Cohesity has launched Cohesity 4.0, which further advances the company’s vision to eliminate costly and hard-to-manage point solutions by consolidating all secondary data workloads on a single, web-scale infrastructure. The new offerings, Cohesity DataPlatform 4.0 and Cohesity DataProtect 4.0, expand Cohesity’s capabilities far beyond backup to bring together even more data formats and infrastructures, including object storage and network-attached storage (NAS), onto its hyperconverged platform.
With new features that make secondary storage management easier and more efficient, the fourth-generation platform enables more enterprises to realize the benefits of hyperconvergence for an even greater array of secondary data use cases. Cohesity DataProtect 4.0 now includes NAS backups and more features for virtual and physical server backups. Furthermore, this release provides greater infrastructure efficiency with the introduction of erasure coding, which provides up to 43 percent improvement in usable capacity over replication. Cohesity simultaneously announced that it raised over $90 million in a Series C funding round to meet surging customer demand.
“The latest upgrades follow through on Cohesity’s mission to bring radical efficiency to secondary storage by converging even more use cases on an easy-to-manage, scale-out platform,” said Patrick Rogers, head of marketing and product at Cohesity. “This release pushes Cohesity’s capabilities far beyond data protection, seamlessly converging different infrastructures to support enterprises that are moving towards a multi-cloud future.”
Broader Capabilities Power Greater Efficiency and Simplify Management
Cohesity 4.0 broadens the range of workloads the platform can handle, empowering customers to consolidate secondary data stored as objects, as well as data stored as files. Object storage has become increasingly popular among large enterprises, especially for media content, but this has also led to a more fractured and complex data landscape by adding separate point solutions designed solely for object stores. The addition of Cohesity’s new S3 protocol consolidates object silos and simplifies storage management by bringing both object and file storage together on the same platform. Furthermore, Cohesity’s limitless, scale-out platform supports simultaneous access to corporate data via S3, NFS and SMB protocols, maximizing data sharing and overall infrastructure efficiency. Cohesity differentiates itself from other vendors in the space by providing a web-scale platform that consolidates all secondary data use cases, not just backups.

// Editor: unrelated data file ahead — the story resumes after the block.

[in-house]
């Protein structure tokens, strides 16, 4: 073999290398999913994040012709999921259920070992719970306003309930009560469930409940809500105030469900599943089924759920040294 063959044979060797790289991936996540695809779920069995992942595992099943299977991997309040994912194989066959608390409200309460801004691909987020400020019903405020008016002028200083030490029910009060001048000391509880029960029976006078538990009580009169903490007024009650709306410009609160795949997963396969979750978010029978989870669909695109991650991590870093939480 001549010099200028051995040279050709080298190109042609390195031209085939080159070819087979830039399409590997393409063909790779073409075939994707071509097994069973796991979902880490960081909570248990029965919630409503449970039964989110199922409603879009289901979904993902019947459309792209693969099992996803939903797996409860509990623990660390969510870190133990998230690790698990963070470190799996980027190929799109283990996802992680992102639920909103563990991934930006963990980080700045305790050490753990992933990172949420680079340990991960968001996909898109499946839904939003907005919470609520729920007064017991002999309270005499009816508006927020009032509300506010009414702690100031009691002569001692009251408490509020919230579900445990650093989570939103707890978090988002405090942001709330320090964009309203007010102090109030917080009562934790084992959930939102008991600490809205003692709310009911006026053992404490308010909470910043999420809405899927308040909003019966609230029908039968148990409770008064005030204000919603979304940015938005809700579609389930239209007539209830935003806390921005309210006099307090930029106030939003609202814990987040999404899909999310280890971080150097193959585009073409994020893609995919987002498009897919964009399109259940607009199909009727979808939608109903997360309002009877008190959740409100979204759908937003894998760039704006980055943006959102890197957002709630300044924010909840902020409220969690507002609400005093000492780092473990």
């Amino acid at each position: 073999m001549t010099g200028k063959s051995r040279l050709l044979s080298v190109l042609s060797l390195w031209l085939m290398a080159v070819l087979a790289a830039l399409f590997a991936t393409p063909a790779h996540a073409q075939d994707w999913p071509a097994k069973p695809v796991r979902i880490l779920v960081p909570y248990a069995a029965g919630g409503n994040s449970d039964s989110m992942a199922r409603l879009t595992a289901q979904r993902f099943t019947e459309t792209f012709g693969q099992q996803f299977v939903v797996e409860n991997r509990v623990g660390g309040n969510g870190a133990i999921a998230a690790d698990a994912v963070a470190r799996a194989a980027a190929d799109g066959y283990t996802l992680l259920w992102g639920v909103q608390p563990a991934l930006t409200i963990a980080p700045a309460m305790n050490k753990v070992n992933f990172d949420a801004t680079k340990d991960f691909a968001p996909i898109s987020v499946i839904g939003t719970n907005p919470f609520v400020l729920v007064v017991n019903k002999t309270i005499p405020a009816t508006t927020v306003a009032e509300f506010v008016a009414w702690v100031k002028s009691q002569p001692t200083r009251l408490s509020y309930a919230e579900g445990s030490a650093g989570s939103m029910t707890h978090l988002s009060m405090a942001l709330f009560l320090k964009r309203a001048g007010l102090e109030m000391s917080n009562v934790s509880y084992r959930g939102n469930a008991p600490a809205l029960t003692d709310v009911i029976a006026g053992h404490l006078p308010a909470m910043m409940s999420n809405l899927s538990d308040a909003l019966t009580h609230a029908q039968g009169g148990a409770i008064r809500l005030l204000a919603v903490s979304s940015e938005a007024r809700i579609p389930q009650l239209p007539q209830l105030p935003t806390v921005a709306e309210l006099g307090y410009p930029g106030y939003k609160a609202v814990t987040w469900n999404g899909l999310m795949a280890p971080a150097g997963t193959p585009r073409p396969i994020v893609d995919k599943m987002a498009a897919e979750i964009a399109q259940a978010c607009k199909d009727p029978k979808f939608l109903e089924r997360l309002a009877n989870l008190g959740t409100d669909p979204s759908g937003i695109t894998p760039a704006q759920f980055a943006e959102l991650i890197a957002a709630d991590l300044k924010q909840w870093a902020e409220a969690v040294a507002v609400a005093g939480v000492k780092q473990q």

These upgrades also give enterprise accounts the ability to set access permissions for individual administrators and operators, assign storage quotas for individual file systems and create write-once-read-many (WORM) file systems for regulatory compliance. Enterprises can manage all these features through a single administrative console and/or RESTful APIs.
In addition, Cohesity 4.0 adds data protection for NAS systems, such as NetApp filers, to its existing coverage of virtual servers, physical servers and Pure Storage FlashArray//M. The additional capabilities will empower more customers to realize the benefits of Cohesity’s hyperconverged secondary storage platform to protect more of their infrastructure. Finally, Cohesity 4.0 will introduce erasure coding for greater storage efficiency. Enabling erasure coding within Cohesity’s distributed architecture provides up to 43 percent more storage capacity across enterprises’ existing cloud and on-premises infrastructure.
“Data protection continues to be the top pain point for many organizations, and with this update Cohesity will be able to protect production data residing on NAS systems while further disrupting incumbent backup players,” said Henry Baltazar, research director of storage at 451 Research. “Though data protection modernization is a lucrative market opportunity, the true value of Cohesity’s platform will be judged by new storage capabilities, including S3 object support and erasure coding for efficient storage utilization, and its continued progress into data management, with its new Role Based Access Controls, and archiving, with its new WORM feature.”